When Dave Fink packs his bags and heads to Puerto Rico eight times a year, duty-free shopping and sandy beaches are the last things on his mind. He heads south to help his Puerto Rican partners, Phil and Alba Jones, manage and market the alfalfa they raise on the south side of the Caribbean island.
Fink, a commercial hay grower from Germansville, PA, is no newcomer to the Puerto Rican hay business. He's been shipping alfalfa and alfalfa-timothy there for years. A mutual friend introduced him to the Joneses three years ago and they formed a partnership. The couple was looking for someone to guide them in their alfalfa-growing venture. Fink's main goal was to trim export costs.
“Freight is very expensive, so I'm trying to eliminate some of those costs by working with the Joneses,” says Fink. “This venture has helped me do that.”
At times, the partners have faced an uphill battle. Insects, hurricanes and crime have hindered profitability. “We're still in research and development and trying to make this venture work,” says Fink.
While growing alfalfa on the island is fraught with challenges, there are some upsides, too. “There's a market for the alfalfa and it represents a lower per-acre investment than fruit trees,” says Phil Jones. “In some cases, there's a quicker payback, too. We have more customers than we have hay.”
The island has many dairies producing milk for its nearly four million residents. There also are several riding stables and a racetrack.
Jones moved to the island several years ago from Texas after meeting Alba, a native Puerto Rican. After fish farming for several years, they began growing fruit, vegetables and alfalfa. Today, they own 400 acres and lease an additional 300. About 100 acres are devoted to alfalfa, but that number varies from year to year.
To utilize their land more efficiently, they plant avocado trees in some of the alfalfa stands. The trees are planted in rows spaced 18' apart, with 21' between trees within rows. This spacing gives ample room for hay harvesting equipment to navigate through the field.
“By doing this, we can get a cash crop while the avocados are becoming mature, which takes two to four years,” says Jones.
The partners harvest their alfalfa once a month year-round, putting up large round bales or 50-lb small ones. After cutting, the hay dries for three to five days to 16-23% moisture, then is baled with a preservative. The hay tests around 20% crude protein.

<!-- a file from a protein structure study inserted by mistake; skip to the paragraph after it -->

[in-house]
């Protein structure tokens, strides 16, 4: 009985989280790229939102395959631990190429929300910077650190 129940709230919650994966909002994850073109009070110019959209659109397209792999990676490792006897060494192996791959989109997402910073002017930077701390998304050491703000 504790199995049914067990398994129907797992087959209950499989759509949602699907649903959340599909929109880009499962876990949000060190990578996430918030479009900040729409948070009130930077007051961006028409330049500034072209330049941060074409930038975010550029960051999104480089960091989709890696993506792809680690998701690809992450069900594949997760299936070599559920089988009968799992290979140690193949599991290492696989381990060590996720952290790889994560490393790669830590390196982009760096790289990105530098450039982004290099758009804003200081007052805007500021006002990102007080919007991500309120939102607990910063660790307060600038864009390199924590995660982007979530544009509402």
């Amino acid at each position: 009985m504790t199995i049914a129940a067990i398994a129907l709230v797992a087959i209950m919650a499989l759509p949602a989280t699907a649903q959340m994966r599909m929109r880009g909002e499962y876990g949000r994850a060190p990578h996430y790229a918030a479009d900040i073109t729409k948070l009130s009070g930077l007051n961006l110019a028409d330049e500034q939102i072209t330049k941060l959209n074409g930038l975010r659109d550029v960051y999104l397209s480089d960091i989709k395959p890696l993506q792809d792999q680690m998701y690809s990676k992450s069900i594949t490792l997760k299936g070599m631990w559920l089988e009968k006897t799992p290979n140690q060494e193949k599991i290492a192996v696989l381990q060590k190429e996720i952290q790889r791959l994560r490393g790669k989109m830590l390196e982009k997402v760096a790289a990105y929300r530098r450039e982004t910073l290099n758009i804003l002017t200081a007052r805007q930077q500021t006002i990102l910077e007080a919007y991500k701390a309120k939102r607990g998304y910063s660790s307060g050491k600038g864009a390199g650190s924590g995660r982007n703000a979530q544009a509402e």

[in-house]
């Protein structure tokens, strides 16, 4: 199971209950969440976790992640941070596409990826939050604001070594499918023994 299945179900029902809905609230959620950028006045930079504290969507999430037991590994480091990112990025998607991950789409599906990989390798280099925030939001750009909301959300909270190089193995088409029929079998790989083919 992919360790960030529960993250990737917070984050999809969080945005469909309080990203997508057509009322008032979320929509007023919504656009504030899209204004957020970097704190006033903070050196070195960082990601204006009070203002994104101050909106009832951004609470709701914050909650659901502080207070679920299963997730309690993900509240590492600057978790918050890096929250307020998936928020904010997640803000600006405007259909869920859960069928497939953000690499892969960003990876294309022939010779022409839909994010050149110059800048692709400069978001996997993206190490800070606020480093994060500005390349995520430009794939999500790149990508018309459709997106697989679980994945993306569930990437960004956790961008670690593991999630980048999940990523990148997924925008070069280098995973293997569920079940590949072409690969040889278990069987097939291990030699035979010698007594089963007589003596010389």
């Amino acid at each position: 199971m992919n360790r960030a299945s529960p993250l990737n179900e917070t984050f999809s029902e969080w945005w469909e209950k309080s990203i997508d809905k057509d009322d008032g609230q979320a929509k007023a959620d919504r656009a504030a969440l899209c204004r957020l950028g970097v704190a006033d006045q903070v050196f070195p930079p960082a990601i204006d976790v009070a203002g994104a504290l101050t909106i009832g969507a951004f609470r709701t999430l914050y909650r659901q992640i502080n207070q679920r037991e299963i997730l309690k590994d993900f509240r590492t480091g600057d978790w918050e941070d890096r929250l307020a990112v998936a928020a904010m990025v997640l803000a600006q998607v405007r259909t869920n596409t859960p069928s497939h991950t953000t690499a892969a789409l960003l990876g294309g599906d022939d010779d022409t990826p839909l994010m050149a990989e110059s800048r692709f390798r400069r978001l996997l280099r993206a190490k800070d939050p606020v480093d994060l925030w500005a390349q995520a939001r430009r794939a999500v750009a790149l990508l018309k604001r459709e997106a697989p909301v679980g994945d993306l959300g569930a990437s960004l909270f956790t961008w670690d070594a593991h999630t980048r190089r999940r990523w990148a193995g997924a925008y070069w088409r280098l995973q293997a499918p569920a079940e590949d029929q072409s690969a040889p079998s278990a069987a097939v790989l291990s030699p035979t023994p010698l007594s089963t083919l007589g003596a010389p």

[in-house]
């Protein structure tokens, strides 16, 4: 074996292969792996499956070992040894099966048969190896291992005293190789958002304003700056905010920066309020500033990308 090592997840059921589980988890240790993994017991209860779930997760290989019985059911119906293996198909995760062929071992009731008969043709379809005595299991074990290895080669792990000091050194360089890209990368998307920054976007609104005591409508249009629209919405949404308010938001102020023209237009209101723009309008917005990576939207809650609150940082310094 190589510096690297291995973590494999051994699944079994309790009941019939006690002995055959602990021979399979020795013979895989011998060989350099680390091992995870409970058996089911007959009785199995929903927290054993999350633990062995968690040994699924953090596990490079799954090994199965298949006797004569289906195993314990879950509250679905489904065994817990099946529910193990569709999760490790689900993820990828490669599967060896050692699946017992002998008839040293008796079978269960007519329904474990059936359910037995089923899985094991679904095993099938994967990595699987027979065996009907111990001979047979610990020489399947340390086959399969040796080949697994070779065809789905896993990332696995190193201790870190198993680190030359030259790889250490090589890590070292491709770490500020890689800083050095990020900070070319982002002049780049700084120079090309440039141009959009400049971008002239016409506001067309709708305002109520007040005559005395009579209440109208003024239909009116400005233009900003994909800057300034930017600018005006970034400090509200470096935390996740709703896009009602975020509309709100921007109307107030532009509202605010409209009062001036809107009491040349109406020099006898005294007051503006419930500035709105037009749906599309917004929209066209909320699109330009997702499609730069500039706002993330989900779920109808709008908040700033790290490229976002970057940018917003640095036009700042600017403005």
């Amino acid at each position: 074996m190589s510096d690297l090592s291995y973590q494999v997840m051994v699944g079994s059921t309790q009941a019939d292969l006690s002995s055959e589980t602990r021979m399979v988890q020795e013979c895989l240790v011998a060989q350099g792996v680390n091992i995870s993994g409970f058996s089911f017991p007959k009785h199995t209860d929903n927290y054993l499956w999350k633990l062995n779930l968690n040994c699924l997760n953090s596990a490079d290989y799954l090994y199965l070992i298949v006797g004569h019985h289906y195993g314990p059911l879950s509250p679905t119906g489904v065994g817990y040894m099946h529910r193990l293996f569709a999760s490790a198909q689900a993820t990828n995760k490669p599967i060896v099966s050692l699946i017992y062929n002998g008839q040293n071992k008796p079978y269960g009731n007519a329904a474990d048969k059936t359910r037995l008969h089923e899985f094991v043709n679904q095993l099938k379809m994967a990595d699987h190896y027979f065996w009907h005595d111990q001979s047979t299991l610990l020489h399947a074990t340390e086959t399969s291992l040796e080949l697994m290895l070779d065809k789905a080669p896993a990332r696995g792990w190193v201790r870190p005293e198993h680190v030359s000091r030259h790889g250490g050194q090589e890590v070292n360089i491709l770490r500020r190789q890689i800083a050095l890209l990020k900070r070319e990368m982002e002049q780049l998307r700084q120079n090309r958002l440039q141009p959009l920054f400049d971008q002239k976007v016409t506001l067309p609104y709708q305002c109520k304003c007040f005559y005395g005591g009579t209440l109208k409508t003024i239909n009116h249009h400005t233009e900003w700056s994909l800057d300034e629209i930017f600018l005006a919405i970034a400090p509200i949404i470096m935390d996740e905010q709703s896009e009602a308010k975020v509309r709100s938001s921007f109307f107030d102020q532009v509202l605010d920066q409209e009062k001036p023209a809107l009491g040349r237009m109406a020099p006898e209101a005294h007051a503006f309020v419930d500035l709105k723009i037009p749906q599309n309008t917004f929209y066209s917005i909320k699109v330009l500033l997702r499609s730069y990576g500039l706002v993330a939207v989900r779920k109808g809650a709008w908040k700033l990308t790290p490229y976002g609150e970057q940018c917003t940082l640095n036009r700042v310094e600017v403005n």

To discourage theft, they pick up and move all bales to the farmstead at the end of each day and all machinery is put away. Tall fences and guard dogs also thwart potential thieves.
Although the island's tropical climate is conducive to year-round alfalfa production, it also encourages weed and insect infestations. “The temperature only varies 15° from the coldest winter to the hottest summer here,” says Jones.
Armyworms and sugarcane beetles are the biggest problems, says Jones, who adds that stands last less than a year. “The sugarcane beetles are tearing us to pieces and may stop us. They love alfalfa and eat its roots. They come in constantly and lay eggs.”
There are labeled insecticides for armyworms, but not for sugarcane beetles, says Fink. “We just haven't been able to find the right management practice yet to control them.”
While some varieties show a small amount of natural resistance to the beetles, they don't yield well. “I wish we could find alfalfa varieties that are bred specifically for this region,” says Fink.
While the partners face a myriad of challenges in the alfalfa business, they were optimistic enough last winter to build a 50 × 100' hay shed. Its rubberized nylon walls can withstand winds up to 110 mph.
ABOVE: Alba Jones and employee Enrique Rivera check an avocado tree — grown in stands of alfalfa to maximize land use.